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Business in the Burbs

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Archive for the 'Global' Category

PepsiCo to invest $3 billion in Mexico


PepsiCo Inc. views Mexico as one of its key growth markets and expects to invest up to $3 billion in the country over the next several years.

The Purchase-based beverage and snack food giant said that two-thirds of that investment will fund research and development, manufacturing, distribution, marketing and advertising for the company’s Mexican food businesses during the next five years.

The rest of the investment will support marketing and advertising for Pepsi beverages.

“For the last 100 years, Mexico has been a key market for PepsiCo, and today’s news is the latest proof that we will continue to invest for growth here,” PepsiCo Americas Foods CEO John C. Compton said in a written statement.

PepsiCo already has a sizeable presence in Mexico with 60 production centers, 22 manufacturing plants, 667 distribution centers and more than 19,000 sales routes. The company’s annual potato use of 230,000 tons represents 22 percent of the potato production in Mexico. With more than 40,000 employees in Mexico, PepsiCo is among the largest employers in the country.

“From the jobs we provide to the economic impact we have in the economy and through agriculture, PepsiCo’s businesses in Mexico have developed great consumer loyalty to their brands — built through decades of investment,” Compton said.

Posted by Jay Loomis on Thursday, November 20th, 2008 at 5:14 pm |
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Business leaders from around the world express anxiety


As business leaders from Westchester County mingled with their counterparts yesterday from China, South Korea, Japan, Scotland and Australia at an international business conference, there were differences in languages but common anxieties about the direction of the global economy.

Stock markets across the world have plunged for months as an economic crisis spread like a virus from the United States to countries rich and poor. The downward spiral in the markets continued yesterday as the 120 attendees at the ninth annual Global Digital City Network Conference were given presentations focused on technology.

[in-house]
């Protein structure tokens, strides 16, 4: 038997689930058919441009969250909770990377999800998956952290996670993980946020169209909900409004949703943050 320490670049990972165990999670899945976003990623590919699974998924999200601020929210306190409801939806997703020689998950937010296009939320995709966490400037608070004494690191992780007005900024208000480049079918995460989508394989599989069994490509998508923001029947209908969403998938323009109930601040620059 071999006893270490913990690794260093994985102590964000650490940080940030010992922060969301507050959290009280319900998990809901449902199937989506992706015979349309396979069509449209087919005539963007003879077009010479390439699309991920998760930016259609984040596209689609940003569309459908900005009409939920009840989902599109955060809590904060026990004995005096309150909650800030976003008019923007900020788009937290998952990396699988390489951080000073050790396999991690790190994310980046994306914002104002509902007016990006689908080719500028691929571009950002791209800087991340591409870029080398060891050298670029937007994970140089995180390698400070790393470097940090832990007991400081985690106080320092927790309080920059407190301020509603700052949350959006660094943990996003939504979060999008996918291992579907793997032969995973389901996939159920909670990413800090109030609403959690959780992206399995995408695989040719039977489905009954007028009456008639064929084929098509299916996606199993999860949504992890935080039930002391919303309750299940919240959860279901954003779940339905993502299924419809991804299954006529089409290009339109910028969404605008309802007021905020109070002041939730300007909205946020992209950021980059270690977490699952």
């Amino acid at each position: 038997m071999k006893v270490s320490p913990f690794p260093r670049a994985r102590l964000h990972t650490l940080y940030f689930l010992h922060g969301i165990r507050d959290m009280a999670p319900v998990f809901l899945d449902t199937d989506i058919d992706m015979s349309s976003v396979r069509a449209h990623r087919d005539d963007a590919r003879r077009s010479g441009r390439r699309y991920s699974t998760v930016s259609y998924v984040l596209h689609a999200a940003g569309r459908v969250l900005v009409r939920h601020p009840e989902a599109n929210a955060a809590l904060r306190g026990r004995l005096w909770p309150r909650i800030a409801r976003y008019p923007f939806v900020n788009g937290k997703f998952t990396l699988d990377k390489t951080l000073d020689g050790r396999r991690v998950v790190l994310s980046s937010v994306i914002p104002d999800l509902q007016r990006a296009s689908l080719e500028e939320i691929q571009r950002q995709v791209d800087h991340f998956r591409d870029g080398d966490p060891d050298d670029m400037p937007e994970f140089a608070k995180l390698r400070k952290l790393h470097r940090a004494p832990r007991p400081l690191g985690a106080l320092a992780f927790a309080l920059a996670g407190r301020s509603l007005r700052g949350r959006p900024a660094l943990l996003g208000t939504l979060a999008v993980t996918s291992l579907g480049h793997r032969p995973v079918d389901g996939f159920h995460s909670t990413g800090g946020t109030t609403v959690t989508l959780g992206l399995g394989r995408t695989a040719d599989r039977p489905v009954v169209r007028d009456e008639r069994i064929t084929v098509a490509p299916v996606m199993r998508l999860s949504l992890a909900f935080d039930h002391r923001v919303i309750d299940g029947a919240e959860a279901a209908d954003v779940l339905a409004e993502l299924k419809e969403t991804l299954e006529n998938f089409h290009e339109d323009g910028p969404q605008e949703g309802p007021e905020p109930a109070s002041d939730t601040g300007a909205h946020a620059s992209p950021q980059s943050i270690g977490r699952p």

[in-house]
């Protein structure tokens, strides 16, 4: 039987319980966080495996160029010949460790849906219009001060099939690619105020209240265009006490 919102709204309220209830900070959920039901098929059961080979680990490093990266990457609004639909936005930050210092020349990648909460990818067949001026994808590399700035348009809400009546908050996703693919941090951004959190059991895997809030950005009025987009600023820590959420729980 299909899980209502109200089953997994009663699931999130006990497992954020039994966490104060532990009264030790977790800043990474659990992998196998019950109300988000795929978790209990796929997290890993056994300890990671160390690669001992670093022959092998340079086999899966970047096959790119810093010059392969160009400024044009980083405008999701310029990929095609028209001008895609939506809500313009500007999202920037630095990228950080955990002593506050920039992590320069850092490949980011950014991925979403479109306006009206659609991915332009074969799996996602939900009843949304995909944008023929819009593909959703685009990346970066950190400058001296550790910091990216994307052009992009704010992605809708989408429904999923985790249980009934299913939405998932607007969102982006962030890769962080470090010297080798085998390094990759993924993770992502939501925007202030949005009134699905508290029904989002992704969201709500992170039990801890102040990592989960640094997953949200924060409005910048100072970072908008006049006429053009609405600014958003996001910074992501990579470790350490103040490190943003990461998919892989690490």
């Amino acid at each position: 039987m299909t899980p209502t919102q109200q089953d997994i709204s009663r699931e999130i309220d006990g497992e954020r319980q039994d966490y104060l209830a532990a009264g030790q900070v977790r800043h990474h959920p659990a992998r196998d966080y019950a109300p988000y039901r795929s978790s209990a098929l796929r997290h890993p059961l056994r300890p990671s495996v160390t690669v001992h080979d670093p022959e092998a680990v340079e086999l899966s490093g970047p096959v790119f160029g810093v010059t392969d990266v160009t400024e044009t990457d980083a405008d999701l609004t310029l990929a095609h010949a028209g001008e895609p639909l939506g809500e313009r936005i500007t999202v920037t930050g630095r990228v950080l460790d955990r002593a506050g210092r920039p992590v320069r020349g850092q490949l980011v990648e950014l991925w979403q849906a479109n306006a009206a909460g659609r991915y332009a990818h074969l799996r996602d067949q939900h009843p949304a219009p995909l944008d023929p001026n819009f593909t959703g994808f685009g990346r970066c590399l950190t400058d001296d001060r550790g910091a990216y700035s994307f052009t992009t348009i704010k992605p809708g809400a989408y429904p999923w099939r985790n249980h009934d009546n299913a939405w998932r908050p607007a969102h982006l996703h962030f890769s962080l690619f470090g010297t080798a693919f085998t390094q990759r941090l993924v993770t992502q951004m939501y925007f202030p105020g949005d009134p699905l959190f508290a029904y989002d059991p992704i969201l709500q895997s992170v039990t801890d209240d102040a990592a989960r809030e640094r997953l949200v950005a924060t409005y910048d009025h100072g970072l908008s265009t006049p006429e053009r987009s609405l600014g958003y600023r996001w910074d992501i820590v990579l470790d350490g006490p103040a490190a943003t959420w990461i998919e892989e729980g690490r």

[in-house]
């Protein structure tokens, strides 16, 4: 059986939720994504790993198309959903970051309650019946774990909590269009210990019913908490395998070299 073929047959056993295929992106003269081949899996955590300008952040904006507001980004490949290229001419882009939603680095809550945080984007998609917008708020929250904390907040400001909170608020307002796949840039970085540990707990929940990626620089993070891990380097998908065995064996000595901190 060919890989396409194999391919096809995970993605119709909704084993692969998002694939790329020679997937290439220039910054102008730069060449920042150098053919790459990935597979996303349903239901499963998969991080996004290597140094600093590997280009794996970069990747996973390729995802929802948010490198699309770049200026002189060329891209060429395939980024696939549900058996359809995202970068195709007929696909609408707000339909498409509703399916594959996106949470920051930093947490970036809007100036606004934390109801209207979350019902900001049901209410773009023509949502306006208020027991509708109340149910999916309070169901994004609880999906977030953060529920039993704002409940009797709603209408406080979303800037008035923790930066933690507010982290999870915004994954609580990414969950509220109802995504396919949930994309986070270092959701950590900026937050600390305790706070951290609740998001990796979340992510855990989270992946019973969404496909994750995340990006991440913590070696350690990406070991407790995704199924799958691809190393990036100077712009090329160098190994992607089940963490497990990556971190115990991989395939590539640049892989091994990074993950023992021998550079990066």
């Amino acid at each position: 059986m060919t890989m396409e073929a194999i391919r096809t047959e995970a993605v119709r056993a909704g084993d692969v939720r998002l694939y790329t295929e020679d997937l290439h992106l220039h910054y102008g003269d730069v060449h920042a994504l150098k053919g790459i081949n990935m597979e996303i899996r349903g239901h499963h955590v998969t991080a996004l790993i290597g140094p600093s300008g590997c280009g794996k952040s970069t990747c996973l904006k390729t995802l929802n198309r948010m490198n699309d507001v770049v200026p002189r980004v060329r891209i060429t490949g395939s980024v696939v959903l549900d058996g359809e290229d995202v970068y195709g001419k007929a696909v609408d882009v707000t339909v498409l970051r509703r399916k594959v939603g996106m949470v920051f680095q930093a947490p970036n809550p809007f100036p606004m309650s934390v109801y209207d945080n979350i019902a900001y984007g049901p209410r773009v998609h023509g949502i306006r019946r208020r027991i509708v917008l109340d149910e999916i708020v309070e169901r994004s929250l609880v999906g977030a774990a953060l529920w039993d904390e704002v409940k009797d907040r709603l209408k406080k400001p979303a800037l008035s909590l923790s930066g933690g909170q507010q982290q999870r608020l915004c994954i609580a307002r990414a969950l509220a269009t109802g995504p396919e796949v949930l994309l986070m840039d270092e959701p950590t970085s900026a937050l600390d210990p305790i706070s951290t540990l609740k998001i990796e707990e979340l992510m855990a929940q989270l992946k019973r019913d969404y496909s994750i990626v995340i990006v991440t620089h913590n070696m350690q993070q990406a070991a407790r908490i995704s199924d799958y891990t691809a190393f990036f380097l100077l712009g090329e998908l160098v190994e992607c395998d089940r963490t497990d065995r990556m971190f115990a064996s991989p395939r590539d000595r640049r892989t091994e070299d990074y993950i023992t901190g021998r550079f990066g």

Grayson Perry, who traveled 20 hours from Australia to Westchester for the conference, said the meeting at the Hilton Rye Town was a good place to share survival strategies with attendees from other countries. Australia’s stock market is down about 40 percent for the year, compared with a drop of 42 percent for the S&P 500 index in the United States.

“A conference such as this is really an opportunity to find solutions,” said Perry, manager of economic development for the Gold Coast City Council in Australia. “We are talking to other city delegates who are here to look at how they are riding out the economic strains in their own cities to see if there are any answers for us.”

Organizers said that attendance was probably lower than normal this year because businesses were reluctant to pay for the trip at a time of economic uncertainty and depressed sales.

Amy Allen, managing director for advocacy and international business at the Westchester County Association, said there is an acknowledgement among delegates that the crisis is a universal problem.

“The world is seeing the same impact that we are seeing in the States,” Allen said. “People are looking for new and different ways to develop business. If you can do it virtually or by coming to a conference like this, it can be vital, especially during challenging times.”

The growth of the Internet, instantaneous communications and international trade helped bring the world closer together and lift billions of people out of poverty. That was the bright message presented during a formal presentation by Thomas Moebus, a vice president at the Levin Graduate Institute of International Relations in New York City.

But after his speech, Moebus added that the world might be at a crossroads in which the financial crisis could cause serious damage.

“There’s not going to be as much credit available,” Moebus said. “The free flow of capital around the world will slow. A lot of people’s plans for expansion are going to be cut back. Overall spending is going to be cut back.”

Posted by Jay Loomis on Tuesday, October 28th, 2008 at 11:31 am |
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ITT Corp. lands $1M pact with Indian Railways


ITT Corp. reported today that its Energy Absorption unit received a $1 million order to supply Indian Railways with more than 3,000 dampers and shock absorbers for rail cars on four Indian rail lines.

Considerable expansion of India’s rail system has prompted the rail companies to invest in parts, infrastructure and technology, the White Plains-based conglomerate said.

The company operates in India through its ITT India subsidiary, it said.

Posted by David Schepp on Thursday, June 19th, 2008 at 3:55 pm |
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Starwood unit to open luxury hotel in Malaysia